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This content will become publicly available on January 1, 2024

Title: Provable detection of propagating sampling bias in prediction models
With an increased focus on incorporating fairness in machine learning models, it becomes imperative not only to assess and mitigate bias at each stage of the machine learning pipeline but also to understand the downstream impacts of bias across stages. Here we consider a general, but realistic, scenario in which a predictive model is learned from (potentially biased) training data, and model predictions are assessed post-hoc for fairness by some auditing method. We provide a theoretical analysis of how a specific form of data bias, differential sampling bias, propagates from the data stage to the prediction stage. Unlike prior work, we evaluate the downstream impacts of data biases quantitatively rather than qualitatively and prove theoretical guarantees for detection. Under reasonable assumptions, we quantify how the amount of bias in the model predictions varies as a function of the amount of differential sampling bias in the data, and at what point this bias becomes provably detectable by the auditor. Through experiments on two criminal justice datasets– the well-known COMPAS dataset and historical data from NYPD’s stop and frisk policy– we demonstrate that the theoretical results hold in practice even when our assumptions are relaxed.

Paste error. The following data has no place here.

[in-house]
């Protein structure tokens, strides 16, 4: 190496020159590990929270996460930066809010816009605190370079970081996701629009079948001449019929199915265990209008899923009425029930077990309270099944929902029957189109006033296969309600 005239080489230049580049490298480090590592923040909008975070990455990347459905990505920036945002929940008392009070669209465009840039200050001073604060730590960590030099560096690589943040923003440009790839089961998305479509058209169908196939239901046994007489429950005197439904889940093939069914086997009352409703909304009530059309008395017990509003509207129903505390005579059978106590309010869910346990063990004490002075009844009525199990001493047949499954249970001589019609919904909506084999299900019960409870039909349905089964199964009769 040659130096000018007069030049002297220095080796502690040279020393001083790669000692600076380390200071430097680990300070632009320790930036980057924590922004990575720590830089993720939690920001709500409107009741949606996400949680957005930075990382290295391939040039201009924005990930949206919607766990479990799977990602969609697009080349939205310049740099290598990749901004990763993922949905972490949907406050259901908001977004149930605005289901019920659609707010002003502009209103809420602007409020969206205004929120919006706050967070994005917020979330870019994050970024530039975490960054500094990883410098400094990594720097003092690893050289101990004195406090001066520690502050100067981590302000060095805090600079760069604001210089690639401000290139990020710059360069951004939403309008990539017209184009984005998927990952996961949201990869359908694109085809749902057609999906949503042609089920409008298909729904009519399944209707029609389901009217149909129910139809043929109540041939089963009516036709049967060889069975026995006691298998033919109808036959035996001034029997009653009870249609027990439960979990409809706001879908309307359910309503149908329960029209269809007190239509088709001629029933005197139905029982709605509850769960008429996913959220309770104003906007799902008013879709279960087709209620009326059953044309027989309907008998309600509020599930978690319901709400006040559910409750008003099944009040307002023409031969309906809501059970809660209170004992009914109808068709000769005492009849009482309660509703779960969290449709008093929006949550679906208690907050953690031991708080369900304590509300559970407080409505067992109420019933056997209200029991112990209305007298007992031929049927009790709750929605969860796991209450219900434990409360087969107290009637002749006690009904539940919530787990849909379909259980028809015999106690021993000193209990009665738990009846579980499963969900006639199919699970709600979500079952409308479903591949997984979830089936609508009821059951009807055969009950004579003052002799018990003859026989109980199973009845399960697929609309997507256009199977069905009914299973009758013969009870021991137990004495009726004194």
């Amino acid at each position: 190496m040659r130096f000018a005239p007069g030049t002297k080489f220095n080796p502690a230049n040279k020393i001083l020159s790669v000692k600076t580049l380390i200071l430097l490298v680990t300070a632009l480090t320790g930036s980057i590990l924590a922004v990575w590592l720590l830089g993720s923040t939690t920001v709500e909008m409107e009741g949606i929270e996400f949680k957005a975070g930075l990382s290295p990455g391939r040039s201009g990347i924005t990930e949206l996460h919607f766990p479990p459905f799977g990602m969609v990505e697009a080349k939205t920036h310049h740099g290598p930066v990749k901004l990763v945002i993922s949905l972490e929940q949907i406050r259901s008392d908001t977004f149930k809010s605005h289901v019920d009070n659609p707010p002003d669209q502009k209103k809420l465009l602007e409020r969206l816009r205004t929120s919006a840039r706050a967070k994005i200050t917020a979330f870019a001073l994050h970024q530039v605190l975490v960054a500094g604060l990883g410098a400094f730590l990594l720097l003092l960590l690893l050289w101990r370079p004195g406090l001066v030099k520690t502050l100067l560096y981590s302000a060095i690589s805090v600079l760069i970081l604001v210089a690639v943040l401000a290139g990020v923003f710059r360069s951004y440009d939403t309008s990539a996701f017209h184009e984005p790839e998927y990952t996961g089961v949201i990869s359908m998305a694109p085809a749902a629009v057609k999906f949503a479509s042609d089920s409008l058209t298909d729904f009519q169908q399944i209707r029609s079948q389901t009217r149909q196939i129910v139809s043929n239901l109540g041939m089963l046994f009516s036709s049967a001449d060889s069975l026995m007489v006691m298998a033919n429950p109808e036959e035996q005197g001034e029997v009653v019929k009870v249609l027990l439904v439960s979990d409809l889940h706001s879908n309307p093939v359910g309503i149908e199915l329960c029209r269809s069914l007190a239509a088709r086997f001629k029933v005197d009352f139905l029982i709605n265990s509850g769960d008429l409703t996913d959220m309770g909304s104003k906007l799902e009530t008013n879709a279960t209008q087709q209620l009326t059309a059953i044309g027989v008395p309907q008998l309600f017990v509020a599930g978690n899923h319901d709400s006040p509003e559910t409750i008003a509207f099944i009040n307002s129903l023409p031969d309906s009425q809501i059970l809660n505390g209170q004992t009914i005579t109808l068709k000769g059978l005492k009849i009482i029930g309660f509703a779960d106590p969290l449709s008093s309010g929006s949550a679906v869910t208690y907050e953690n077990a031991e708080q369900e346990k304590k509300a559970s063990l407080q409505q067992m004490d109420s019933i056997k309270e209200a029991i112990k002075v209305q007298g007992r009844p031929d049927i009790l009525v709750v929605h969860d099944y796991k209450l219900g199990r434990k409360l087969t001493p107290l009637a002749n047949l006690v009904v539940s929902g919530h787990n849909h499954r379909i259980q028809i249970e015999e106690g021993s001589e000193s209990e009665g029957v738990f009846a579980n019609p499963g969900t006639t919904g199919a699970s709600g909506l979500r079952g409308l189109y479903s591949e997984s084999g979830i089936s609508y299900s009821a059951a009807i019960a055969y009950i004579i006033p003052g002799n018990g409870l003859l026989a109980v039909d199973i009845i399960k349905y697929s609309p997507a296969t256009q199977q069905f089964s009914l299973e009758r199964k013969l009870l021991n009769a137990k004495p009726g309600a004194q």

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Proceedings of the 37th AAAI Conference on Artificial Intelligence
Sponsoring Org:
National Science Foundation
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